A little mouse called Delia lives in a hole in the bottom of a tree.....How many days will it be before Delia has to take the same route again?
My cube has inky marks on each face. Can you find the route it has taken? What does each face look like?
In the planet system of Octa the planets are arranged in the shape of an octahedron. How many different routes could be taken to get from Planet A to Planet Zargon?
I like to walk along the cracks of the paving stones, but not the outside edge of the path itself. How many different routes can you find for me to take?
Alice and Brian are snails who live on a wall and can only travel along the cracks. Alice wants to go to see Brian. How far is the shortest route along the cracks? Is there more than one way to go?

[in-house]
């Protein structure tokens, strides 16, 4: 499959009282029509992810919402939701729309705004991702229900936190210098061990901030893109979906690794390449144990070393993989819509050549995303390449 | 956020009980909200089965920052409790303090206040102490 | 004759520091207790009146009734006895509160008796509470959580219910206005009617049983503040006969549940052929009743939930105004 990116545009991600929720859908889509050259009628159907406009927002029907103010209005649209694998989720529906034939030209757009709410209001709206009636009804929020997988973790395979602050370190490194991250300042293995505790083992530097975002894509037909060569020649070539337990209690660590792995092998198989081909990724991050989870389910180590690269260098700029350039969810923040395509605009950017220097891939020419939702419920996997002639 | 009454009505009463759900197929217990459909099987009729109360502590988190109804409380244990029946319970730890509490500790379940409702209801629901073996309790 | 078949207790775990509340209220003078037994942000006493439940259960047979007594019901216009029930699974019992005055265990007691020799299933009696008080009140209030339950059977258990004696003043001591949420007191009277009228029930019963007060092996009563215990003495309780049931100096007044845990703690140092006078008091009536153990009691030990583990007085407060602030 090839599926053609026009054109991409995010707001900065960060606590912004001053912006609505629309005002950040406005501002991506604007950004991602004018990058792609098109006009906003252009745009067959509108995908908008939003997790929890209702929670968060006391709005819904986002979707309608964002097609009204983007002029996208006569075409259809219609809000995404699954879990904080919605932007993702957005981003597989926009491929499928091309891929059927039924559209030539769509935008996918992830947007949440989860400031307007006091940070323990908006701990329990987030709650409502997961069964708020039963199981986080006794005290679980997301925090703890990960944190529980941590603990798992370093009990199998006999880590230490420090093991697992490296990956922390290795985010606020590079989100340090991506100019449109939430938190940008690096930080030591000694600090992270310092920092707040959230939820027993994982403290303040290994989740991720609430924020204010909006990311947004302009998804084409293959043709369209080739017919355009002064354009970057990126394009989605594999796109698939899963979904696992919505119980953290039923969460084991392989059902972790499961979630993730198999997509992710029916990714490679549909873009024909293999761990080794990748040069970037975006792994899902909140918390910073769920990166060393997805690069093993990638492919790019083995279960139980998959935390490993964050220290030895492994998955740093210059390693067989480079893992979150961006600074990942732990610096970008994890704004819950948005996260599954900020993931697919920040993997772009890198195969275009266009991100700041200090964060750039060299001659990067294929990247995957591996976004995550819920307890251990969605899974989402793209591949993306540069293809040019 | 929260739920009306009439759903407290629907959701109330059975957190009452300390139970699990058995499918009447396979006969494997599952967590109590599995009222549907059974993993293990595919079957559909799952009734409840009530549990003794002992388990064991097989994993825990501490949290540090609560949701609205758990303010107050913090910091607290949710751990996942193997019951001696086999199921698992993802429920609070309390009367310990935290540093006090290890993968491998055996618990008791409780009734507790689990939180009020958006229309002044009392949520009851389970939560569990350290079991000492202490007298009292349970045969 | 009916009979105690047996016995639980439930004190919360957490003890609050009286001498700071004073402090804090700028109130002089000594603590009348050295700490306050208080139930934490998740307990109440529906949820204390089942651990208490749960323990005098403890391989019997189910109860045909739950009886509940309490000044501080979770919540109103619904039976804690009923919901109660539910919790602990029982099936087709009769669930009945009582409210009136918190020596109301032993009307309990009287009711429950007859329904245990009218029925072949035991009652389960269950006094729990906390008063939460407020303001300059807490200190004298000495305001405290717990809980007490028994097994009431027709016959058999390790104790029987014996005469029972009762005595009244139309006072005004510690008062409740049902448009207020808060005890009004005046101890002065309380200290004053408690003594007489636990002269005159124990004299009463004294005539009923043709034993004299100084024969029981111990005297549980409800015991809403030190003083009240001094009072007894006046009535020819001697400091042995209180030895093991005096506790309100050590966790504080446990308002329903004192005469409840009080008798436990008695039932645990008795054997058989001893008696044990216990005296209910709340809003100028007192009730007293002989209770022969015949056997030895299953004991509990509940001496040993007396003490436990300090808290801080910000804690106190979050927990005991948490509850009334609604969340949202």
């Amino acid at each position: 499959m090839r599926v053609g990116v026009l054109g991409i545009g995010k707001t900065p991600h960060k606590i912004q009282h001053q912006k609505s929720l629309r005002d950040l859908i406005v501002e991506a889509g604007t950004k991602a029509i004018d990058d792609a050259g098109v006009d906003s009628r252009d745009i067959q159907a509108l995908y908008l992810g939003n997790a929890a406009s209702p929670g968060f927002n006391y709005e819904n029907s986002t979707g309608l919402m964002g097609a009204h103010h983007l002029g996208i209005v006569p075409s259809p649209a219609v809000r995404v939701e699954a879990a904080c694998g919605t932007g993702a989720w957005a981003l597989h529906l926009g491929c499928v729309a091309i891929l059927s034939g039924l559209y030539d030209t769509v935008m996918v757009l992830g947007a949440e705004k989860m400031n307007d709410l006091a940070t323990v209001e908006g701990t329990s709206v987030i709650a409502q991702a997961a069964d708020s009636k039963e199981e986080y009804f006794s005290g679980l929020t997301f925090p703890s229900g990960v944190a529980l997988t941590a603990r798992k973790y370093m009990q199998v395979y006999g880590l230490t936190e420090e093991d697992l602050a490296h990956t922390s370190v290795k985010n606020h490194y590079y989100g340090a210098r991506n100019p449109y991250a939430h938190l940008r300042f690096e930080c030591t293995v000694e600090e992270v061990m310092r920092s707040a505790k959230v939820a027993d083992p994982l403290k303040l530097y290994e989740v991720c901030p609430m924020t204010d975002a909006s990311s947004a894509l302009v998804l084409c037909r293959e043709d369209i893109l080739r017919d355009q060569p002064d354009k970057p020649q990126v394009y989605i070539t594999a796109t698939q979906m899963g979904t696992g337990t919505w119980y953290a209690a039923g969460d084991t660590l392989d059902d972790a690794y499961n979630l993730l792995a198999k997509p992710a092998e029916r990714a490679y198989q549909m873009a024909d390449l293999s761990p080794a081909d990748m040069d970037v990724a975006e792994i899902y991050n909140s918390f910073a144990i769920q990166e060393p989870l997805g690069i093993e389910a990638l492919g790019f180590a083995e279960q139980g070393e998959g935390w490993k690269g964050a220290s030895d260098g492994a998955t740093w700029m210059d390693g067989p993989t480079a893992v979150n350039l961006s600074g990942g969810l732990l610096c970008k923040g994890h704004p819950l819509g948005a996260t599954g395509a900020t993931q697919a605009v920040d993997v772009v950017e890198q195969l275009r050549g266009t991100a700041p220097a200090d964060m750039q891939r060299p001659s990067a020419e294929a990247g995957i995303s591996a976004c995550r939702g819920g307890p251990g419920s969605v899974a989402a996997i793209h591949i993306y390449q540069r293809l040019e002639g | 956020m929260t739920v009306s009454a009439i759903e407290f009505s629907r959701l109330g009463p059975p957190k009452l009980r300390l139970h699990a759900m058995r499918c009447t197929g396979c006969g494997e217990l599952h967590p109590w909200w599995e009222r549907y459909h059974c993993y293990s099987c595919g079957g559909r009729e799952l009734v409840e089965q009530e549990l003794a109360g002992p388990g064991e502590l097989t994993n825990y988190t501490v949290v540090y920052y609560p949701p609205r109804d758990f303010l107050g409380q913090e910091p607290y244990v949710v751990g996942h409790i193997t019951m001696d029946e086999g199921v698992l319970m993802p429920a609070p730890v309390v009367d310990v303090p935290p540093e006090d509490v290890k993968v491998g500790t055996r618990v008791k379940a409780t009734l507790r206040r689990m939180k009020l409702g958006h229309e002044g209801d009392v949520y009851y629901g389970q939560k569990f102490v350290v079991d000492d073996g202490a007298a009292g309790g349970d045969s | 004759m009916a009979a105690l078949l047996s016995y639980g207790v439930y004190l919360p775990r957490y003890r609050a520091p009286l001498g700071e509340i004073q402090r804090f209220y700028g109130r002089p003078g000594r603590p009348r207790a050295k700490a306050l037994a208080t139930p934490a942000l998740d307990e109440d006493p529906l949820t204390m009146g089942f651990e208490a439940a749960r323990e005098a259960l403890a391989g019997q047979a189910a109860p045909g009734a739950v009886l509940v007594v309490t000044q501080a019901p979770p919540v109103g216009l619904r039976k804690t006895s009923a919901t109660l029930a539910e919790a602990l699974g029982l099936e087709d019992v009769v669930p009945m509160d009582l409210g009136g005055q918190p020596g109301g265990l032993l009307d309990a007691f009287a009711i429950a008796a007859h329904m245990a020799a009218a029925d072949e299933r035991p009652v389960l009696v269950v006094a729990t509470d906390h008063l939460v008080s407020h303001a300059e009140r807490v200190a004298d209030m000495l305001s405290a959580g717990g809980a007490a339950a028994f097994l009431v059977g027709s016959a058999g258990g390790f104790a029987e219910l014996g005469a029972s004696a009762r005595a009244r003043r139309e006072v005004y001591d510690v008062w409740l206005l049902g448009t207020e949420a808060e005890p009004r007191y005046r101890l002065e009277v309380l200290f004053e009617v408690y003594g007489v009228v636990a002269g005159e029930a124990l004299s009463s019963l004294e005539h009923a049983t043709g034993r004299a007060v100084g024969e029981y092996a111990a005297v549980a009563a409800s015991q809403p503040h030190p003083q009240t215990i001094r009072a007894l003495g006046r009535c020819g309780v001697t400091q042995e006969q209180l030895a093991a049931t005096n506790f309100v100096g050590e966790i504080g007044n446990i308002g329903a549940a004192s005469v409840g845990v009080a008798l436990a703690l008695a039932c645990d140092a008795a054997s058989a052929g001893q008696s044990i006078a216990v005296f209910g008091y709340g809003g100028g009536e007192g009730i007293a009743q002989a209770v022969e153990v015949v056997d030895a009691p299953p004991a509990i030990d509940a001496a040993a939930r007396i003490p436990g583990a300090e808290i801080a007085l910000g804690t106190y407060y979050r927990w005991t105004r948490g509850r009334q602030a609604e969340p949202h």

Find all the different shapes that can be made by joining five equilateral triangles edge to edge.
Nina must cook some pasta for 15 minutes but she only has a 7-minute sand-timer and an 11-minute sand-timer. How can she use these timers to measure exactly 15 minutes?
These activities lend themselves to systematic working in the sense that it helps if you have an ordered approach.
Can you use this information to work out Charlie's house number?
How could you put these three beads into bags? How many different ways can you do it? How could you record what you've done?
When intergalactic Wag Worms are born they look just like a cube. Each year they grow another cube in any direction. Find all the shapes that five-year-old Wag Worms can be.
How many ways can you find to do up all four buttons on my coat? How about if I had five buttons? Six ...?
This task, written for the National Young Mathematicians' Award 2016, invites you to explore the different combinations of scores that you might get on these dart boards.